A Sketch of the Life of Sylvester Morris
Biography of Sylvester Morris (1797-1886), son of Ephraim Morris and Pamela Converse of Stafford, Connecticut and then Bethel, Vermont. Sylvester married Susannah Weston in 1822, and after several moves settled at Hanover, Vermont. Descendants and relatives lived in Vermont, Connecticut and elsewhere. Ancestors lived in Vermont, Connecticut, Massachusetts and elsewhere.
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Abner Weston Abolitionists account her remaining Alden Partridge anti-slavery apprenticeship to hardship born at Bethel born at Roxbury born at Stafford born June Born March 17 Boston brother Edward Charlestown church clerk of Woburn Conn Connecticut daughter deportment and gait descended Edmund Weston Edward Converse Edward Morris eldest Emigrated England Ephraim Morris Essex County father gious go preach gradually relin Grissie Morris Hanover horseback household Huldah impression Isaac Morris Jesse Joseph Josiah Converse liquor lived Lucy March 16 Middleboro Morris died MORRIS FAMILY Morris's mother Murch Nazing old age Pamela Converse prayer prayer-meeting Puritan recall his straight religious remaining children give remains of Ephraim retained her vivacity road between Norwich saddened by suffering Sept sermon especially mention sister slavery Susanna Morris Susanna Weston Sylvester Morris tannery temperance took Vermont Waltham Abbey Waltham Holy Cross Washburn West Randolph wife winter Winthrop's expedition Woodstock
Page 21 - But his life-work, and the thing for which he is to be especially remembered, was his position regarding the two great social questions of his day. He was the local apostle of anti-slavery and temperance in the towns in which he lived, and threw himself into the promotion of each cause with all the energy of his strong nature. On both subjects he took extreme and absolute ground, regarding total abstinence as the solution of the temperance question, and slavery as a crime against the inherent rights...
Page 13 - He was afraid of nobody, he courted opposition, and, serious and severe as he was, he had a kind of rough humour and a keenness of insight into the weaknesses of others which he used without mercy. Intellectual toleration, gentle breeding, and the amenities of life he neither possessed nor regarded. A radical by the very constitution of his mind, he appeared to some as a Philistine, a fanatic, an impossible absolutist in this sphere of mixed relations; yet in a far truer light he was a hero, and...
Page 11 - Christian which he was to maintain with unusual sincerity and manliness the rest of his long life, — seventy-seven years. They were the days of strong emotions and violent religious experiences. Whether he grew by degrees to his conversion, or dated it from some sudden change, can only be conjectured; but from the evidence of his after life, we cannot doubt that upon him...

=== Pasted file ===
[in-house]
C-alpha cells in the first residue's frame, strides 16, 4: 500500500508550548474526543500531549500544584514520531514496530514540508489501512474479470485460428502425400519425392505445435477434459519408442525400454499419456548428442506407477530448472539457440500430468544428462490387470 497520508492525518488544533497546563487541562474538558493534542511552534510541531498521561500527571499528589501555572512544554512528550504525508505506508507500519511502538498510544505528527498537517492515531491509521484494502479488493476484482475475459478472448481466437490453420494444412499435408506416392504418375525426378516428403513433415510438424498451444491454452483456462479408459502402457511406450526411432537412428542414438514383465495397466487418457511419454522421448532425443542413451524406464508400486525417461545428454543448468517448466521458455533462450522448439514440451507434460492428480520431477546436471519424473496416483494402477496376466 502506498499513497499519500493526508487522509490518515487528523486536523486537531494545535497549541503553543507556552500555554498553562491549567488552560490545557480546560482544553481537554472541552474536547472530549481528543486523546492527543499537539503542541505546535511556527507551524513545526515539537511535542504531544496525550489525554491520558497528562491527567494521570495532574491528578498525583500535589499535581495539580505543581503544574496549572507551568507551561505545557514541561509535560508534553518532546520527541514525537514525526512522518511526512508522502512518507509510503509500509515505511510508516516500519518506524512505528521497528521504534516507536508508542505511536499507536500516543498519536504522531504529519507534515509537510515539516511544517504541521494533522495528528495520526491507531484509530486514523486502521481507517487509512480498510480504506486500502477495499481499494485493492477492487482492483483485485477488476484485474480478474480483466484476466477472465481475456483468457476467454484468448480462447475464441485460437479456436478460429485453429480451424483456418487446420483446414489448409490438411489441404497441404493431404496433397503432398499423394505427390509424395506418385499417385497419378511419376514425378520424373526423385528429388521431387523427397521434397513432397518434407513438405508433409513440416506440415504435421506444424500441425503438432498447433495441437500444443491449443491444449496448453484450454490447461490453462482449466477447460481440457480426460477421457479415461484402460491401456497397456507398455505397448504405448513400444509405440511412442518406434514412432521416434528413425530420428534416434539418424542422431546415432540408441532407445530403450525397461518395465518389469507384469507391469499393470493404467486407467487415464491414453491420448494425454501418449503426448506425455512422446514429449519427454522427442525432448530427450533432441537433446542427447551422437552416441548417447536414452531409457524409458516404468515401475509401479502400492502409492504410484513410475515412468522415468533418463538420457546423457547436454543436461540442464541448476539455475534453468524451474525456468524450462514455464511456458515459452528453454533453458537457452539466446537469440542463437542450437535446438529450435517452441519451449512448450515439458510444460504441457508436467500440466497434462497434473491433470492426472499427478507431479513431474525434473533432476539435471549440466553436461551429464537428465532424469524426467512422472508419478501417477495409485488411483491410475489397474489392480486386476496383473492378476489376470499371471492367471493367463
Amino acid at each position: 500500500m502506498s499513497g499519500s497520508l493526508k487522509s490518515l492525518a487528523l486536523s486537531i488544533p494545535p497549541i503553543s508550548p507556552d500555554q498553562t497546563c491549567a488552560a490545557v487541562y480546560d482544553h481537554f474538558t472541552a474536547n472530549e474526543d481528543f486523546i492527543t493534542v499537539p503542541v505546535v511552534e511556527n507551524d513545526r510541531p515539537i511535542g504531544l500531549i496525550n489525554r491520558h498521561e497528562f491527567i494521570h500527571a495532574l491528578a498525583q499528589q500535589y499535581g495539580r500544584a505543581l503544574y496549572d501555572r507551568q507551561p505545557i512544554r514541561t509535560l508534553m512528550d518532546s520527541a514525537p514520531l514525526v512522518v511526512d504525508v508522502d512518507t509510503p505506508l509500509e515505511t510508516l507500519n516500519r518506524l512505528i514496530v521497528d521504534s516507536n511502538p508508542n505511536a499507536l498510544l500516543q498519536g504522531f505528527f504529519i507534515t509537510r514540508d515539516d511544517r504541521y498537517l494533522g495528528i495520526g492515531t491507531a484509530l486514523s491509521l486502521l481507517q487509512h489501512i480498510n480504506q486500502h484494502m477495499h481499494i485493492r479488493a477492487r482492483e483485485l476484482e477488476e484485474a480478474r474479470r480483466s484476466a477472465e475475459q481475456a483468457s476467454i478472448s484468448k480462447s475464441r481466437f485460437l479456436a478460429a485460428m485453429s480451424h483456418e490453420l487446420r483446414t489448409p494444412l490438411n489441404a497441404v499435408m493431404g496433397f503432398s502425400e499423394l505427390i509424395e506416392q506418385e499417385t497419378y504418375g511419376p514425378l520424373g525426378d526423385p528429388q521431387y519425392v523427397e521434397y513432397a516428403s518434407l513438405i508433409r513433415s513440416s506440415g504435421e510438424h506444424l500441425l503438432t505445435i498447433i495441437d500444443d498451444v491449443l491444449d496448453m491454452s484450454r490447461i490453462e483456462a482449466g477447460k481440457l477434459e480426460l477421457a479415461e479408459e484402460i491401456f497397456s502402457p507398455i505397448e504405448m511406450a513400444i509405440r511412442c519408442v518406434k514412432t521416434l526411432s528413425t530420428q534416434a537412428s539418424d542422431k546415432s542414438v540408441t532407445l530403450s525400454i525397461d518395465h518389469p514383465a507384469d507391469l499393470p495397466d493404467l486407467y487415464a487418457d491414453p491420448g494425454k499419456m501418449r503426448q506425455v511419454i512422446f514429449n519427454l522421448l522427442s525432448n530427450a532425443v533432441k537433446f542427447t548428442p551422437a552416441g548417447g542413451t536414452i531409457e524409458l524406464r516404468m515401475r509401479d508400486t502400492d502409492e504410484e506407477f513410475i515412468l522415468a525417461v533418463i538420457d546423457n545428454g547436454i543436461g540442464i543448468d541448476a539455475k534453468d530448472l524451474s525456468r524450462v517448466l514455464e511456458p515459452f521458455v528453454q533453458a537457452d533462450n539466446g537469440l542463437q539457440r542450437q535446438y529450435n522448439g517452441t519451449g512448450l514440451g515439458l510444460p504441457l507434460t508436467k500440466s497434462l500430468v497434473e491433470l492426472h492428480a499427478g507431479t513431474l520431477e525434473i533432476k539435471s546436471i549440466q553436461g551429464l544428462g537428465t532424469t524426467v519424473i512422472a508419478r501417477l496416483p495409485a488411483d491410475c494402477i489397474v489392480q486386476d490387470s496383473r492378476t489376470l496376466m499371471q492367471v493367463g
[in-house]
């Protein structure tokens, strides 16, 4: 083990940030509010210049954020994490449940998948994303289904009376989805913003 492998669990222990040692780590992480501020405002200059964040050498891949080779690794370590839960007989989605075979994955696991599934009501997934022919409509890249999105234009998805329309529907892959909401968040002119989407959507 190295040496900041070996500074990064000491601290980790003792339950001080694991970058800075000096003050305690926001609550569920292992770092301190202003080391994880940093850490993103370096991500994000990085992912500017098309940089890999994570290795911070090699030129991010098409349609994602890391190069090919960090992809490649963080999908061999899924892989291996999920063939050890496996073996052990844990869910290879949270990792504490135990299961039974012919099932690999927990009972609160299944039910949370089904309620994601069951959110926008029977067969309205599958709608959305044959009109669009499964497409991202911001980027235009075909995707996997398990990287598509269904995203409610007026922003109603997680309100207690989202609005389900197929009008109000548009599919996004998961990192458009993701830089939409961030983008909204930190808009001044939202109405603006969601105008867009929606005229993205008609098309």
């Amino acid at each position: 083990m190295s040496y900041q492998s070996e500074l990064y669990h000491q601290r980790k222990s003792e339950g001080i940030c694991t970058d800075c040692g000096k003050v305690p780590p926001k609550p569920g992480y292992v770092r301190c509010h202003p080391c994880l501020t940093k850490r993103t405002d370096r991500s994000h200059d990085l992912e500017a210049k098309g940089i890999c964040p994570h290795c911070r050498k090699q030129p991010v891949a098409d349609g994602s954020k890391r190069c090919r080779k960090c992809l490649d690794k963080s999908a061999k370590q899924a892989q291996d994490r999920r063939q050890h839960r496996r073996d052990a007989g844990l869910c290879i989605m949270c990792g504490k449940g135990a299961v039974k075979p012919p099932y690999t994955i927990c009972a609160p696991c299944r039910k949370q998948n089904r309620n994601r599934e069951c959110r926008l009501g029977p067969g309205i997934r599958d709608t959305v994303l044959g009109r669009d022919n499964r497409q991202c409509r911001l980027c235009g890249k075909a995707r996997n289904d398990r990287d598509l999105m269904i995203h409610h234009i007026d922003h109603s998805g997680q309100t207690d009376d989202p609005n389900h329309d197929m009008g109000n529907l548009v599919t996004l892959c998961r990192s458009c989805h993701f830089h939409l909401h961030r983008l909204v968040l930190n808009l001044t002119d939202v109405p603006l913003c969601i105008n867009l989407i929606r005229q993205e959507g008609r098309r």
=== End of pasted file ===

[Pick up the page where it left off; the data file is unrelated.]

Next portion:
Page 26 - He outlived by more than twenty years the triumph of the anti-slavery cause, but he was also a witness to nearly as great a revolution in public opinion regarding intemperance. In the days of his early manhood and prime, the punch-bowl was the ornament of every sideboard, and the offering of wine a necessary hospitality to every guest. He lived to see liquor of all sorts banished from the majority of households throughout the country, and the temperance element in politics a factor of importance.
Page 12 - His father and mother did not unite with the church until after Sylvester had married and left home. His mother is remembered to have told that she used to hear him, a little fellow of twelve, praying over her head in the loft of the old log-house, and it was his youthful ambition to be educated for the ministry, a desire which the small means of the family and his father's illhealth at the time made impracticable.
Page 11 - His religious training was accomplished under even more primitive circumstances, for the settlers of Roxbury were more loyal to Puritan traditions in their schools than in their churches. The town was from the beginning full of heterodoxy.
Page 25 - He took the Liberator; and the arrival of the National Era, with its instalments of "Uncle Tom's Cabin," was an event in his household celebrated by the assembling of the whole family to hear it read aloud. His indignation at the position of the churches towards slavery, and the famous petition of New England ministers, knew no bounds. " Fools, lick-spittles, cowards!
Page 24 - College, 17 and him, there was at first a strong bond of abolition sympathy, broken, of course, by Dr. Lord's final going over to the enemy, which, inexplicable as it seemed to Sylvester Morris, taught him charity, he said, because he knew Dr. Lord for a good man. Towards the professors at Dartmouth he felt varying degrees of antagonism, partly on religious and partly on political grounds. He relished greatly the testimony of one of the irreligious citizens of Hanover, who assured him that in spite...
Page 13 - ... surroundings of life in a New England country town, for the most part the sole exponent there of absolute justice and right on the two great social questions of his day, — slavery and intemperance.
Page 20 - ... words and rebukes from the mother, the father's seasons of mental depression and fits 'of the blues, the stern punishments in which whippings followed prayer, and a general distaste for the family radicalism which mortification at the father's loud, long prayers, and great hands stained in the lanyard, went far towards fostering. Yet, on the other hand, one cannot forget on how high a plane the family life ran, or how rich it was in spiritual suggestion and religious aspiration.